A recent trip back home to Louisiana sparked memories of a simpler time when old trucks full of fresh produce rumbled down dusty roads to deliver goods to the local market. The 2012 Census of Agriculture tells us that 50,000 farmers and ranchers nationwide are now selling to local retailers and that 150,000 of them are selling their products directly to consumers. Although these farmers and ranchers are still using this direct approach, the agricultural industry is certainly more dynamic today.  This means that producers need to follow a strategic business model.

The reality is that food can go through a lot of steps to reach the consumer. Before it is served on the table, food travels from the field to the truck to the packing house to the store. My agency, the USDA’s Agricultural Marketing Service (AMS), has many programs that support business entities involved in the food chain, including farmers markets and food hubs. For example, we invest in projects that help farmers and businesses understand emerging trends, create new markets, and stimulate our nation’s rural economies. Read more »

Secretary’s Column: Record Trade Supports Strong Rural Economies

Agriculture is one of the brightest spots in our economy, and the American brand of agriculture is surging in popularity worldwide. Trade and market access support good-paying jobs and drives economic growth. A strong rural economy is critical to the overall economic health of the United States.

The past five years represent the strongest in history for agricultural trade with U.S. agricultural product exports totaling $619 billion over five years. Agricultural exports in fiscal year 2013 alone reached $140.9 billion, the highest level on record, and supported nearly one million jobs here at home. Read more »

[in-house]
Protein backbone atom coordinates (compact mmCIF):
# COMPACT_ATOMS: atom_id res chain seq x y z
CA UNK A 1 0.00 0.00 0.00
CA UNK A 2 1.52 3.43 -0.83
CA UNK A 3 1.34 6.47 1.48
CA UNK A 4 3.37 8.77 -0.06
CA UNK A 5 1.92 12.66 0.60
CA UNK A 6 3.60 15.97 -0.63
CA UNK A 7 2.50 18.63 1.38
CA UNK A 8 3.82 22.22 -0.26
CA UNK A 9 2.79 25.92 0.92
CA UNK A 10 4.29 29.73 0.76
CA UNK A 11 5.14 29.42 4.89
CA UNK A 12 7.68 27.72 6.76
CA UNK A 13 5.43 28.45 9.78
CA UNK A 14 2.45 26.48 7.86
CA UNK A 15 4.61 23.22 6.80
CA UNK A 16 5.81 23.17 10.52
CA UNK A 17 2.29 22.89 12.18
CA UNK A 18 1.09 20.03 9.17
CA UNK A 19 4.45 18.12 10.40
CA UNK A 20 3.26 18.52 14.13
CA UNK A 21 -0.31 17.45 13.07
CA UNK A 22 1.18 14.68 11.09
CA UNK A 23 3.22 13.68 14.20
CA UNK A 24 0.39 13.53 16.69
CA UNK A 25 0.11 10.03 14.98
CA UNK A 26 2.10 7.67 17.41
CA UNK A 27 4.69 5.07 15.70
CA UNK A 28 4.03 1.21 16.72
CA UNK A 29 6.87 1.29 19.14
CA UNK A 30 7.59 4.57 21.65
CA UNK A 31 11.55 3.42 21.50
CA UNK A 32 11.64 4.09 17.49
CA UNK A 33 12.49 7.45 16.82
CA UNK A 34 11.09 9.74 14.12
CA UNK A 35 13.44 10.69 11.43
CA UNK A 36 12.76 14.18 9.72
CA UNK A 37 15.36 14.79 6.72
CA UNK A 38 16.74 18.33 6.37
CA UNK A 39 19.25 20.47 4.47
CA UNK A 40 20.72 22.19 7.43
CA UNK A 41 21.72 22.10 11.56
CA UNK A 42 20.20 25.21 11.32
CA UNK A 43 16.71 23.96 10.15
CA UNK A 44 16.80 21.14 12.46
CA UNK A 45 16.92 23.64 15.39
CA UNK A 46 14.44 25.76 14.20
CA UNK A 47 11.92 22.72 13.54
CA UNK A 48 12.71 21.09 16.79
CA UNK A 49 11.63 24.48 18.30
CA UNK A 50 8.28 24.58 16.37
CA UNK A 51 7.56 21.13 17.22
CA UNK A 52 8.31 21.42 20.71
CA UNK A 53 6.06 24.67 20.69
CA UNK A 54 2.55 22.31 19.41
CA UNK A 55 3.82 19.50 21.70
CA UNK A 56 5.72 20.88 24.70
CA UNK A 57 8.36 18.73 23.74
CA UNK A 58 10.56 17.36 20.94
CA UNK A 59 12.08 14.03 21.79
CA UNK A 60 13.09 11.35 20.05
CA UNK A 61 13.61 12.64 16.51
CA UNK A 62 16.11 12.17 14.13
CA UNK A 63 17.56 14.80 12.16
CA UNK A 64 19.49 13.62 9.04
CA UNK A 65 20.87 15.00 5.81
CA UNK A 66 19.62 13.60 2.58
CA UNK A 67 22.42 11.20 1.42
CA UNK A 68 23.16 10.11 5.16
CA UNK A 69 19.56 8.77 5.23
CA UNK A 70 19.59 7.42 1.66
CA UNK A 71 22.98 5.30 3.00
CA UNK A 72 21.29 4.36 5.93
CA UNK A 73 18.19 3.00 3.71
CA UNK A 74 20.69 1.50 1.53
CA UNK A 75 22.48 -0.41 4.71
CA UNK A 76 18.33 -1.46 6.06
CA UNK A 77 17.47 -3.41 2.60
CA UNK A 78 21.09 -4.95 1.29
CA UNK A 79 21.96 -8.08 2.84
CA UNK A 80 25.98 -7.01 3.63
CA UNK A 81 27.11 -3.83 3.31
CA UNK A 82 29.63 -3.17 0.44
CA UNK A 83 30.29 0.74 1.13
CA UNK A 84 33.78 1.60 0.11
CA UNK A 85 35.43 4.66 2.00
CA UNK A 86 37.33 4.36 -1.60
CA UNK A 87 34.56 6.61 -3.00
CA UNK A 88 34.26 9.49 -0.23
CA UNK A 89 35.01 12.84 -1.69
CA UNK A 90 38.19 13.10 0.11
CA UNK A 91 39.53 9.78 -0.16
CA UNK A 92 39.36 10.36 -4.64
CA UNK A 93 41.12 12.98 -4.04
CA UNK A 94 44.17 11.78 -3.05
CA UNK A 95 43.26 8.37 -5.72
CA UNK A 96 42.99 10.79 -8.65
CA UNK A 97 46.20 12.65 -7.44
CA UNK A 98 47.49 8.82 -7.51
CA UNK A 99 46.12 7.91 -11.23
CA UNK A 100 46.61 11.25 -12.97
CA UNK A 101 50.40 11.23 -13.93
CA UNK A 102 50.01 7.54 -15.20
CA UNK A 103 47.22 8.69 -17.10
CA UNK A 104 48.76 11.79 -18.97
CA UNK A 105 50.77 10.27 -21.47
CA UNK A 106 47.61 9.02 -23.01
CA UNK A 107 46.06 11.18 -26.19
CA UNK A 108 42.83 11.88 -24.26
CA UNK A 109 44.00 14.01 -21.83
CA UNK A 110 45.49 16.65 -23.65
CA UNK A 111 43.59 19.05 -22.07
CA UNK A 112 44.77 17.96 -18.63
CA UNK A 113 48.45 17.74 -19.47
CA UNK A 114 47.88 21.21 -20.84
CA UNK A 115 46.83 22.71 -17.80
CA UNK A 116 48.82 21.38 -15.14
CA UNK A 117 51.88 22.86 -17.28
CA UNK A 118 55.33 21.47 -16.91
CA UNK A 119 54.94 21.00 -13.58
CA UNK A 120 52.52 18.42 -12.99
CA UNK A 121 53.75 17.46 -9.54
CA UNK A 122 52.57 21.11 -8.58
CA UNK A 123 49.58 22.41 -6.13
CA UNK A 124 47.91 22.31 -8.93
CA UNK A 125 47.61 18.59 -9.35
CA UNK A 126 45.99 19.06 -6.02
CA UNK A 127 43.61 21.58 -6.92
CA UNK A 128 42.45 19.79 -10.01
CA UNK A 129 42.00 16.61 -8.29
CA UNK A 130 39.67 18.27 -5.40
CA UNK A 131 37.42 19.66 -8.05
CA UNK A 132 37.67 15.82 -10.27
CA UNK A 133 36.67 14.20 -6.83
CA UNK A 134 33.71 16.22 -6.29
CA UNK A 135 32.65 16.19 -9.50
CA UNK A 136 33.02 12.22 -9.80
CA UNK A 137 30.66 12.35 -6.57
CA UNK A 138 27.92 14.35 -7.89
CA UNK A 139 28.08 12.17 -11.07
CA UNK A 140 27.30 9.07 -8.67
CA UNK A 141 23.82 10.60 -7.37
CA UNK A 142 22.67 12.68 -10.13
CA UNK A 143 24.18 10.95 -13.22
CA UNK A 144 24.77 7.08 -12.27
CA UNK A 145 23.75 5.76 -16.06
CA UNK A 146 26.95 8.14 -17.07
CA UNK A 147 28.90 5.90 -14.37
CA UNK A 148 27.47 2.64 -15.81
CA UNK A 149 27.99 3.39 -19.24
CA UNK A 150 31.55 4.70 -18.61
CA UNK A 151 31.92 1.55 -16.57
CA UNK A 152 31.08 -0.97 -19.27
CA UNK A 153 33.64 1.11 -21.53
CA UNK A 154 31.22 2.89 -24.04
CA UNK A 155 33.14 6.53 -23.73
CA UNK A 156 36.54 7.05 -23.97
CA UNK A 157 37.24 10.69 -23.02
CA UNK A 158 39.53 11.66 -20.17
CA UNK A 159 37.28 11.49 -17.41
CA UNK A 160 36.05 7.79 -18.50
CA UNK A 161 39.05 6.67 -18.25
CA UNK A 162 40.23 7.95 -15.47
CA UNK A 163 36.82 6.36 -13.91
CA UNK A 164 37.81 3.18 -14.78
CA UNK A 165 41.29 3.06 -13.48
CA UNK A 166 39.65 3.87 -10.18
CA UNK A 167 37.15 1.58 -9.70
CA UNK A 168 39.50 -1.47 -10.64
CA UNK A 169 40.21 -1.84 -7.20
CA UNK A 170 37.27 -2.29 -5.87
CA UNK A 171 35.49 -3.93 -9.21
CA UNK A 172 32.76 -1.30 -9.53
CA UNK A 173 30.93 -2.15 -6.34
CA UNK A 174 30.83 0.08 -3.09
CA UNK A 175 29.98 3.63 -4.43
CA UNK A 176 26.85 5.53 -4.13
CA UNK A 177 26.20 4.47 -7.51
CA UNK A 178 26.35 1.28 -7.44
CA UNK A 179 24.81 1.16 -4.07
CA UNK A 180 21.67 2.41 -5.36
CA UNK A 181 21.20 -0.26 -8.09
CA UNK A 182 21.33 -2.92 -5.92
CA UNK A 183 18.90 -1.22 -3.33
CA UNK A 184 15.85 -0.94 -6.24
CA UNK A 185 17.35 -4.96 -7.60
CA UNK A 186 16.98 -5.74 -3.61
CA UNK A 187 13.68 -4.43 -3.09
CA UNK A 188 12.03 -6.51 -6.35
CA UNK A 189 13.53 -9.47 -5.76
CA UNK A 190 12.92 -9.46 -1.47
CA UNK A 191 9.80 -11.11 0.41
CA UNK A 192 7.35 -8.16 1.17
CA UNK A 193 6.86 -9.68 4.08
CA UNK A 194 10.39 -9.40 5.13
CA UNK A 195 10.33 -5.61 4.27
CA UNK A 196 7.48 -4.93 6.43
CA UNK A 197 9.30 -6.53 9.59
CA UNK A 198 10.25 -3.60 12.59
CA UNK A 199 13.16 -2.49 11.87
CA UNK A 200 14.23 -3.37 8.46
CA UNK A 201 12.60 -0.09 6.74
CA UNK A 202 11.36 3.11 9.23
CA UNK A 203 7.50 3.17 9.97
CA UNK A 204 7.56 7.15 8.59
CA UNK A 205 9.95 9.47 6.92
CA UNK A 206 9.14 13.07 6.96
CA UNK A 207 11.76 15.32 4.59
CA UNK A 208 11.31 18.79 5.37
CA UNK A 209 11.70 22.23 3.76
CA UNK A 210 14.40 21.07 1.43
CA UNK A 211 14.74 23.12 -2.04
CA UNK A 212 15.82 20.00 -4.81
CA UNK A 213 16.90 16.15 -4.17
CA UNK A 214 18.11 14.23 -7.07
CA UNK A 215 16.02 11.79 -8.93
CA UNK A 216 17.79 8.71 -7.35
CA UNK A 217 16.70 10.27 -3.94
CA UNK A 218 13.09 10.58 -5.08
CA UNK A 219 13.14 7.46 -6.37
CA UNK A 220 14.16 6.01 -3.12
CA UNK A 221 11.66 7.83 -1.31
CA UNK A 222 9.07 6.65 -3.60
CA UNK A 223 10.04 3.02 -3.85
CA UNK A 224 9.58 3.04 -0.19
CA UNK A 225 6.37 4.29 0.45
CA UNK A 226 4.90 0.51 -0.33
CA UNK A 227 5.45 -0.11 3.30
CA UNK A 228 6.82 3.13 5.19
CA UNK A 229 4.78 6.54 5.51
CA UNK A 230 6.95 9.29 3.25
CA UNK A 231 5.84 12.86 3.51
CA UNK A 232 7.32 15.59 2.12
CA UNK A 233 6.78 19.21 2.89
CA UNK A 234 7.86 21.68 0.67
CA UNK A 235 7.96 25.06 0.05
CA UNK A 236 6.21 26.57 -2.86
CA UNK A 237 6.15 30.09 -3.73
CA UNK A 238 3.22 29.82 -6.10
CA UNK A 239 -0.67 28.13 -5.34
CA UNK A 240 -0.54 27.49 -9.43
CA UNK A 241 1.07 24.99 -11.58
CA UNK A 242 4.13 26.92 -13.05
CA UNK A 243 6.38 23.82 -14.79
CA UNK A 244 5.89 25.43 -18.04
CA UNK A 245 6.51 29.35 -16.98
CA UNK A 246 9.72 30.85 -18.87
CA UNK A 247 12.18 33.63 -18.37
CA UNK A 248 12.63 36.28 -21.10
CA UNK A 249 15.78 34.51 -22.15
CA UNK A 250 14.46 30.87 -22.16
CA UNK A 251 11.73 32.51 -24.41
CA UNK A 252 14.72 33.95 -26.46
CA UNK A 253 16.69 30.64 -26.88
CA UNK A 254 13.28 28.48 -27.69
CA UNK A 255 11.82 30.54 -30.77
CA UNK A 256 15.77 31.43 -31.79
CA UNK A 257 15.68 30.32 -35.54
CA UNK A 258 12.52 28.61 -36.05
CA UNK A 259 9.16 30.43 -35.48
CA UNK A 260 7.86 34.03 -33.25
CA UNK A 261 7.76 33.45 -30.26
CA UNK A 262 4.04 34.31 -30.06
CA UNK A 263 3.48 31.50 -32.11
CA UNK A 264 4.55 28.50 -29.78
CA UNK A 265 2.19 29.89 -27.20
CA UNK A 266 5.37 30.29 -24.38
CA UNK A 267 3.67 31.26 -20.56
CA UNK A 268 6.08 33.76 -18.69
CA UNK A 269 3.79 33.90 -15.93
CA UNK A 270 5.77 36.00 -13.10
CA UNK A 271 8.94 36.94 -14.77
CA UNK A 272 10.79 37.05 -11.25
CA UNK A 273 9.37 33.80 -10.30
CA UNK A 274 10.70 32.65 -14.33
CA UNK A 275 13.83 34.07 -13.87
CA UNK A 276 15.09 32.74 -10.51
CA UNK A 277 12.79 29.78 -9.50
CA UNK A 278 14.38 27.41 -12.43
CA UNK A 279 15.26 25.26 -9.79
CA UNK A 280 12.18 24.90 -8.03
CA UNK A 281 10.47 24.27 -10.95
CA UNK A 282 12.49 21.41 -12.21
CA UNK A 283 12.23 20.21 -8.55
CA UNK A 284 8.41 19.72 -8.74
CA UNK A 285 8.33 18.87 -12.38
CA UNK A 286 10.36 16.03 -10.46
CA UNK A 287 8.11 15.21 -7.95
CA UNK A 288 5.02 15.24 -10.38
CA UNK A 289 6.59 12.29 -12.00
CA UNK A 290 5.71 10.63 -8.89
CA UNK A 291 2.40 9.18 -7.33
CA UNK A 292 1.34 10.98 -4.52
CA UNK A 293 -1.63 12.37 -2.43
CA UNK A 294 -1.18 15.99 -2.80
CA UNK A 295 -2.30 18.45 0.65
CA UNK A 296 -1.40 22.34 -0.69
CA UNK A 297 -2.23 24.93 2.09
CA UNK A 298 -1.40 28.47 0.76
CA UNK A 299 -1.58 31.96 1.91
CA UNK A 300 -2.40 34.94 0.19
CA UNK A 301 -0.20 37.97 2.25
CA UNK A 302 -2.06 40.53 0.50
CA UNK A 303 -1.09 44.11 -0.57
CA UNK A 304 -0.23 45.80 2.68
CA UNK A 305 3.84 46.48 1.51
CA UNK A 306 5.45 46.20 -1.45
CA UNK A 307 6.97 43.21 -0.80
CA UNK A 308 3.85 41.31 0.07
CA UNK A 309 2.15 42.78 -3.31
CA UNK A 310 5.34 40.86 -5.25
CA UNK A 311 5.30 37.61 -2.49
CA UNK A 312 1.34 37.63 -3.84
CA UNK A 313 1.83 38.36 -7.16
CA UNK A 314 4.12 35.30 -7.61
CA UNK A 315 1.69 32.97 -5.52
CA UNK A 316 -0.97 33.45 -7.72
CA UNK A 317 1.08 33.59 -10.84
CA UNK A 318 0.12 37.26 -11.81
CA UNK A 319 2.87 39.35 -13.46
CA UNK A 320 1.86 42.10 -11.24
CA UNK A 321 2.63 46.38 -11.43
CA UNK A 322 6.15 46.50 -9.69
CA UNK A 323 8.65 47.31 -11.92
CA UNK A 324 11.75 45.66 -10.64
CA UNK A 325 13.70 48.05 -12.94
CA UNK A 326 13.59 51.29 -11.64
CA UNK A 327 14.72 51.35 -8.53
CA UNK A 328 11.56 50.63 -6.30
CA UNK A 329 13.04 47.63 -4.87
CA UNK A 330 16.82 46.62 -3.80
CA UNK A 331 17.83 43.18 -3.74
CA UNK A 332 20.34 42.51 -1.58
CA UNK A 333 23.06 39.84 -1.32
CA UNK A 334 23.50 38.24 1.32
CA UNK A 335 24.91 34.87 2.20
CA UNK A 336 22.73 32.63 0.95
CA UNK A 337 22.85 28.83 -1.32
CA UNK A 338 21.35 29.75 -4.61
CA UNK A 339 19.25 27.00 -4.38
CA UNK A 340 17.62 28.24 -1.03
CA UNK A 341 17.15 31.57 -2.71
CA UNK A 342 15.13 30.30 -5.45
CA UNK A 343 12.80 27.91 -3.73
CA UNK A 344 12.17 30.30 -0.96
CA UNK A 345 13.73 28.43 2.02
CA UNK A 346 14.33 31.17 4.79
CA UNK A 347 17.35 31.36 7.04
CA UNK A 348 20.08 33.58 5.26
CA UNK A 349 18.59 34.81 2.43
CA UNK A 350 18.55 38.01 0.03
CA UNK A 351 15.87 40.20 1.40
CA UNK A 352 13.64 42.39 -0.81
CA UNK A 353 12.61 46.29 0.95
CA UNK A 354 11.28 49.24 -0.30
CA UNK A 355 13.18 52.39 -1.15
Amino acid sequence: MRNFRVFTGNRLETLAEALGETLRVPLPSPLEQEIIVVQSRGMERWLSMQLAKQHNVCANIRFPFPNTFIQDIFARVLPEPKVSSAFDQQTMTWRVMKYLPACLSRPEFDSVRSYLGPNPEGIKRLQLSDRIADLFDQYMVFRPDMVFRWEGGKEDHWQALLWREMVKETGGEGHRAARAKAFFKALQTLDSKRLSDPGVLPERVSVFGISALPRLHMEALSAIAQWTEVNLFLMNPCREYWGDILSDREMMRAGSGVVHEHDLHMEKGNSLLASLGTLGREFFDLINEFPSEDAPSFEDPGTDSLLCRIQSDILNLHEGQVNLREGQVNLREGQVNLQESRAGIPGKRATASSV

Secretary’s Column: Rural-Made Goes World Wide

This week, I visited Canonsburg, Pennsylvania, a small city outside of my hometown of Pittsburgh to kick off the first of five Made in Rural America forums designed to help rural small businesses access the information they need to grow through exports.

The global appetite for high-quality, American-made products is well established. Over the past five years, rural America has achieved record agricultural exports, but the rural economy is diverse. Last fiscal year, agricultural exports reached a record $140.9 billion and we are on track for another record year, with fiscal year 2014 agricultural exports projected to reach $149.5 billion. Last year was also the fourth-straight record-setting year for U.S. exports as a whole, reaching $2.3 trillion. Read more »

Secretary’s Column: Supporting Cutting Edge Conservation

This week, USDA and its partners launched a new conservation initiative, the Regional Conservation Partnership Program (RCPP), a program that goes beyond traditional government support for conservation and allows businesses and other for-profit partners to invest in regional conservation projects. RCPP takes conservation off the farm and out of the forest and moves it into the board room.

The RCPP will competitively award funds to conservation projects designed by local partners and specifically tailored to local needs. Eligible partners include private companies, universities, non-profit organizations, local and tribal governments and others joining with agricultural and conservation organizations and producers to invest money, manpower and materials to their proposed initiatives. Read more »